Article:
Roomba Has Been Quietly Mapping Your Home, Now It Could Sell The Data

Getty Images / Douglas McFadd

In 2015, the Roomba robotic vacuum received a major upgrade to its sensors, letting the robot build a map of the house or apartment it patrols for dirt. And now iRobot, the company behind the Roomba, could make a deal with Amazon, Apple, or Google within the next few years to sell those maps and other user data.

While iRobot CEO Colin Angle insists that providing this data to “the big three” could greatly improve a smart home’s ability to serve customers, this potential deal represents a major privacy concern for people who use the robotic vacuum to clean their home. While most people seem to have more or less come to terms with the fact that their browsing history and online activity is being sold, data collected by a Roomba includes camera footage and updated maps of their personal space.

Angle told Reuters that he felt most people would opt into the services provided by integrating Roomba data with other smart home devices, which could include targeted ads from Amazon or orchestrating indoor lights to be most compatible with the natural light coming in through windows.

Not that consumers would necessarily have a choice in the matter. Gizmodo took a look at Roomba’s terms of service and revealed that iRobot can sell data to other companies or the government whenever any or all of their company is purchased — just like the potential deals that have Angle so excited in the first place.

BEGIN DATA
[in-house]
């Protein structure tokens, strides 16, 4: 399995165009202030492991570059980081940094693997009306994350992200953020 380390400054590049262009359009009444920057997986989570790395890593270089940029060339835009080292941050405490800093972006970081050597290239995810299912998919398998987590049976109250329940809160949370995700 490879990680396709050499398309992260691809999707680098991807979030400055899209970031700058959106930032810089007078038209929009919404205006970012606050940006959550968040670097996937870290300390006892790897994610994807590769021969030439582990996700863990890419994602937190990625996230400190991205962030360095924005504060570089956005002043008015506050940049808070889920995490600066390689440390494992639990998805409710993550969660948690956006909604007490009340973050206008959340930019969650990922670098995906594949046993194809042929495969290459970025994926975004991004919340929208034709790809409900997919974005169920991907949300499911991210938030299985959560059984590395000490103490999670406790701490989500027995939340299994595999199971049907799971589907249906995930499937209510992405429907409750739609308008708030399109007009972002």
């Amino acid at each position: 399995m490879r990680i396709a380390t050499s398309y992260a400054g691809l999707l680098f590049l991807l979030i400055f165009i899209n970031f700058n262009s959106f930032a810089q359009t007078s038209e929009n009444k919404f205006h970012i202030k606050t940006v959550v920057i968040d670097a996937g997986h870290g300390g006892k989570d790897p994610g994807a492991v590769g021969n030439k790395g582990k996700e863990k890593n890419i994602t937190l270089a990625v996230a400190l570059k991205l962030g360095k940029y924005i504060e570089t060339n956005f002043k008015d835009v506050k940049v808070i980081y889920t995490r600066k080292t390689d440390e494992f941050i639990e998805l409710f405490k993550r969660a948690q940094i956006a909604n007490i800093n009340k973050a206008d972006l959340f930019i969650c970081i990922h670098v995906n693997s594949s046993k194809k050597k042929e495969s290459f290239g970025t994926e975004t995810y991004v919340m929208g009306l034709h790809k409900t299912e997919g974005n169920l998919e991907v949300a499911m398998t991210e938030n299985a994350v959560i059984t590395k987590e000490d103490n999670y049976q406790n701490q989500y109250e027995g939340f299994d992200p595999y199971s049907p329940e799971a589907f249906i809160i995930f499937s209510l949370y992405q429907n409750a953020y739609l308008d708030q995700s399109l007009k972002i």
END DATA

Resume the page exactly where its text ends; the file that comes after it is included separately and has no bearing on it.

Roomba develops its maps using cameras and advanced sensors to understand the layout of the room or building it’s cleaning. Previously, robotic vacuums used infrared sensors just to detect obstacles in their immediate paths, with no permanent sense of the space they were cleaning. Going back to that older model of robotic vacuum would sidestep the privacy concerns the Roomba now presents, but it would also mean taking a step back in vacuum quality and navigation.

iRobot CEO Colin Angle issued a statement on Friday, July 28th after this story ran. It reads as follows:

“iRobot does not sell data customer data. Our customers always come first. We will never violate our customer’s trust by selling or misusing customer-related data, including data collected by our connected products. Right now, the data Roomba collects enables it to effectively clean the home and provides customers with information about cleaning performance. iRobot believes that in the future, this information could provide even more value for our customers by enabling the smart home and the devices within it to work better, but always with their explicit consent.”
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